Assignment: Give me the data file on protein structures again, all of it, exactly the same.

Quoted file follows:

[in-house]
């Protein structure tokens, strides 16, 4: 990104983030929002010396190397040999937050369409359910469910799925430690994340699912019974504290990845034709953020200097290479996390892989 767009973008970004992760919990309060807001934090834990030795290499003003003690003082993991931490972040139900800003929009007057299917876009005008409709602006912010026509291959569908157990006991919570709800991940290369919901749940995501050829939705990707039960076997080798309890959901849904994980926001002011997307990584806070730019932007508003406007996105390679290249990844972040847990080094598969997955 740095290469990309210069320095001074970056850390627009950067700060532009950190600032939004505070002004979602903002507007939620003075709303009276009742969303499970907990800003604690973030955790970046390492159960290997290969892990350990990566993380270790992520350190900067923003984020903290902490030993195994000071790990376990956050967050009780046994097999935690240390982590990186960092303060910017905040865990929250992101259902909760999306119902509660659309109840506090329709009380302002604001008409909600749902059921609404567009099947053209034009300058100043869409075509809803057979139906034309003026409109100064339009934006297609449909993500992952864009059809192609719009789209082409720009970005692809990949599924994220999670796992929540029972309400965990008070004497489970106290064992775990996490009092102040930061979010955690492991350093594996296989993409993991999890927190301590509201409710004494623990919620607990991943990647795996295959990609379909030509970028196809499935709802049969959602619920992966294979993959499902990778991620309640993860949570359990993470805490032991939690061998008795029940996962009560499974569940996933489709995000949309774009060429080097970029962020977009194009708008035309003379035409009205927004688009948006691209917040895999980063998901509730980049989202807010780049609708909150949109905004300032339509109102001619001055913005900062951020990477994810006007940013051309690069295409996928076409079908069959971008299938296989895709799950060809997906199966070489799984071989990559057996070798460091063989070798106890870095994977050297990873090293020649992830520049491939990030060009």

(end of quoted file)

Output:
[in-house]
């Protein structure tokens, strides 16, 4: 990104983030929002010396190397040999937050369409359910469910799925430690994340699912019974504290990845034709953020200097290479996390892989 767009973008970004992760919990309060807001934090834990030795290499003003003690003082993991931490972040139900800003929009007057299917876009005008409709602006912010026509291959569908157990006991919570709800991940290369919901749940995501050829939705990707039960076997080798309890959901849904994980926001002011997307990584806070730019932007508003406007996105390679290249990844972040847990080094598969997955 740095290469990309210069320095001074970056850390627009950067700060532009950190600032939004505070002004979602903002507007939620003075709303009276009742969303499970907990800003604690973030955790970046390492159960290997290969892990350990990566993380270790992520350190900067923003984020903290902490030993195994000071790990376990956050967050009780046994097999935690240390982590990186960092303060910017905040865990929250992101259902909760999306119902509660659309109840506090329709009380302002604001008409909600749902059921609404567009099947053209034009300058100043869409075509809803057979139906034309003026409109100064339009934006297609449909993500992952864009059809192609719009789209082409720009970005692809990949599924994220999670796992929540029972309400965990008070004497489970106290064992775990996490009092102040930061979010955690492991350093594996296989993409993991999890927190301590509201409710004494623990919620607990991943990647795996295959990609379909030509970028196809499935709802049969959602619920992966294979993959499902990778991620309640993860949570359990993470805490032991939690061998008795029940996962009560499974569940996933489709995000949309774009060429080097970029962020977009194009708008035309003379035409009205927004688009948006691209917040895999980063998901509730980049989202807010780049609708909150949109905004300032339509109102001619001055913005900062951020990477994810006007940013051309690069295409996928076409079908069959971008299938296989895709799950060809997906199966070489799984071989990559057996070798460091063989070798106890870095994977050297990873090293020649992830520049491939990030060009």